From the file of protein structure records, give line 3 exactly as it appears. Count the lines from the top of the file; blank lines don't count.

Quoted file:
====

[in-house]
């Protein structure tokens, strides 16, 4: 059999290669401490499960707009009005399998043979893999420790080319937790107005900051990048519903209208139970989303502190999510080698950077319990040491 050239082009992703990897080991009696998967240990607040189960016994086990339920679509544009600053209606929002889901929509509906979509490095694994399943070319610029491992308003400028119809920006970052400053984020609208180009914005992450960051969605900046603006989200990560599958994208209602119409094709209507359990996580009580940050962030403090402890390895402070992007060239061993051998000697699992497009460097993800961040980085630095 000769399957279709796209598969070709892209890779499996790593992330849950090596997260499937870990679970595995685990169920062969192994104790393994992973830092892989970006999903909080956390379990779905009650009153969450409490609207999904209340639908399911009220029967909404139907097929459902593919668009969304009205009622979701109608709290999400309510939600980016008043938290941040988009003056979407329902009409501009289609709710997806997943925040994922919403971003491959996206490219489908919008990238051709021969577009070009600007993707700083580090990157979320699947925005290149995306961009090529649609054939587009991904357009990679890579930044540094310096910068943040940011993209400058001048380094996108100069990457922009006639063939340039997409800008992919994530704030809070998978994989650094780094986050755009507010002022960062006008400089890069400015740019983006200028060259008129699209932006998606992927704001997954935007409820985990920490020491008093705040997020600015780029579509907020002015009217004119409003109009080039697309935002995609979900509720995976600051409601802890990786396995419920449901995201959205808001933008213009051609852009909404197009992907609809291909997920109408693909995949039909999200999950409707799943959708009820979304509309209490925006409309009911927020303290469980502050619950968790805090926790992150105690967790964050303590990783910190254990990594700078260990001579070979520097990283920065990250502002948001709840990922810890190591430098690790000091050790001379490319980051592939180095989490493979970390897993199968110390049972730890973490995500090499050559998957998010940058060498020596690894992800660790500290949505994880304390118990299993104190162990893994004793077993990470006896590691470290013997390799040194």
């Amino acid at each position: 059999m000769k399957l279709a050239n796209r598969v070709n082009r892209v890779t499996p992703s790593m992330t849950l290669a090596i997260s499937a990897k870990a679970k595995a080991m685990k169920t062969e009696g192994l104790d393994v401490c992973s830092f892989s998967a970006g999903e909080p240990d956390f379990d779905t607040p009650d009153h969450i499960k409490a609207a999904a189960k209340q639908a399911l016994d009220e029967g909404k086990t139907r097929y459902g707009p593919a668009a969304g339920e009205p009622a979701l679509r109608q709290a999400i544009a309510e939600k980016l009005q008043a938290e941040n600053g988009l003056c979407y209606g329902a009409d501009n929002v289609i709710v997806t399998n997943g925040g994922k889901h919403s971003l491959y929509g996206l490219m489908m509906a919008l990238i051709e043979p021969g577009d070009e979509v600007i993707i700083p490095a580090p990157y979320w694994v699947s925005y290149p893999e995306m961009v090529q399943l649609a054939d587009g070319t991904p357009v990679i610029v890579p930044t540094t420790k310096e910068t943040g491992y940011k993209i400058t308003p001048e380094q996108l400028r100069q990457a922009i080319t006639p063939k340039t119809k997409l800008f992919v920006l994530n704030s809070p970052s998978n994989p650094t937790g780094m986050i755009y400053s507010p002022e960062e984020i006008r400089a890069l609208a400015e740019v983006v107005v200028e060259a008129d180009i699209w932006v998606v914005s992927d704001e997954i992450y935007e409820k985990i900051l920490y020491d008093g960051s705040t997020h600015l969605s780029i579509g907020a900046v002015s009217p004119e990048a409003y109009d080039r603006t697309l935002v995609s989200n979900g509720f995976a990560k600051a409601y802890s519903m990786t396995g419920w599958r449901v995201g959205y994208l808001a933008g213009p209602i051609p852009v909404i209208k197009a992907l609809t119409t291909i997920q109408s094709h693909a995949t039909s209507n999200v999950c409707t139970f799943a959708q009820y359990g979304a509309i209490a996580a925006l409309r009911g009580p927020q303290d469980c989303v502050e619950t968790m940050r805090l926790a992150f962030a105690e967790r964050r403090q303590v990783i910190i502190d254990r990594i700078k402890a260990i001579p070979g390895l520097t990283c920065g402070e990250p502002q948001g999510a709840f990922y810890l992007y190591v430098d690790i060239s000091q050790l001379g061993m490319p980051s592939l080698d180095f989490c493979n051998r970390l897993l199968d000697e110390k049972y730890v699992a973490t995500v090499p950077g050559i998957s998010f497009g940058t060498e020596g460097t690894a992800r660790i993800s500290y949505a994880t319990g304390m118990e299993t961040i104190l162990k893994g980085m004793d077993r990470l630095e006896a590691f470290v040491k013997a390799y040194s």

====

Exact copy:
């Amino acid at each position: 059999m000769k399957l279709a050239n796209r598969v070709n082009r892209v890779t499996p992703s790593m992330t849950l290669a090596i997260s499937a990897k870990a679970k595995a080991m685990k169920t062969e009696g192994l104790d393994v401490c992973s830092f892989s998967a970006g999903e909080p240990d956390f379990d779905t607040p009650d009153h969450i499960k409490a609207a999904a189960k209340q639908a399911l016994d009220e029967g909404k086990t139907r097929y459902g707009p593919a668009a969304g339920e009205p009622a979701l679509r109608q709290a999400i544009a309510e939600k980016l009005q008043a938290e941040n600053g988009l003056c979407y209606g329902a009409d501009n929002v289609i709710v997806t399998n997943g925040g994922k889901h919403s971003l491959y929509g996206l490219m489908m509906a919008l990238i051709e043979p021969g577009d070009e979509v600007i993707i700083p490095a580090p990157y979320w694994v699947s925005y290149p893999e995306m961009v090529q399943l649609a054939d587009g070319t991904p357009v990679i610029v890579p930044t540094t420790k310096e910068t943040g491992y940011k993209i400058t308003p001048e380094q996108l400028r100069q990457a922009i080319t006639p063939k340039t119809k997409l800008f992919v920006l994530n704030s809070p970052s998978n994989p650094t937790g780094m986050i755009y400053s507010p002022e960062e984020i006008r400089a890069l609208a400015e740019v983006v107005v200028e060259a008129d180009i699209w932006v998606v914005s992927d704001e997954i992450y935007e409820k985990i900051l920490y020491d008093g960051s705040t997020h600015l969605s780029i579509g907020a900046v002015s009217p004119e990048a409003y109009d080039r603006t697309l935002v995609s989200n979900g509720f995976a990560k600051a409601y802890s519903m990786t396995g419920w599958r449901v995201g959205y994208l808001a933008g213009p209602i051609p852009v909404i209208k197009a992907l609809t119409t291909i997920q109408s094709h693909a995949t039909s209507n999200v999950c409707t139970f799943a959708q009820y359990g979304a509309i209490a996580a925006l409309r009911g009580p927020q303290d469980c989303v502050e619950t968790m940050r805090l926790a992150f962030a105690e967790r964050r403090q303590v990783i910190i502190d254990r990594i700078k402890a260990i001579p070979g390895l520097t990283c920065g402070e990250p502002q948001g999510a709840f990922y810890l992007y190591v430098d690790i060239s000091q050790l001379g061993m490319p980051s592939l080698d180095f989490c493979n051998r970390l897993l199968d000697e110390k049972y730890v699992a973490t995500v090499p950077g050559i998957s998010f497009g940058t060498e020596g460097t690894a992800r660790i993800s500290y949505a994880t319990g304390m118990e299993t961040i104190l162990k893994g980085m004793d077993r990470l630095e006896a590691f470290v040491k013997a390799y040194s």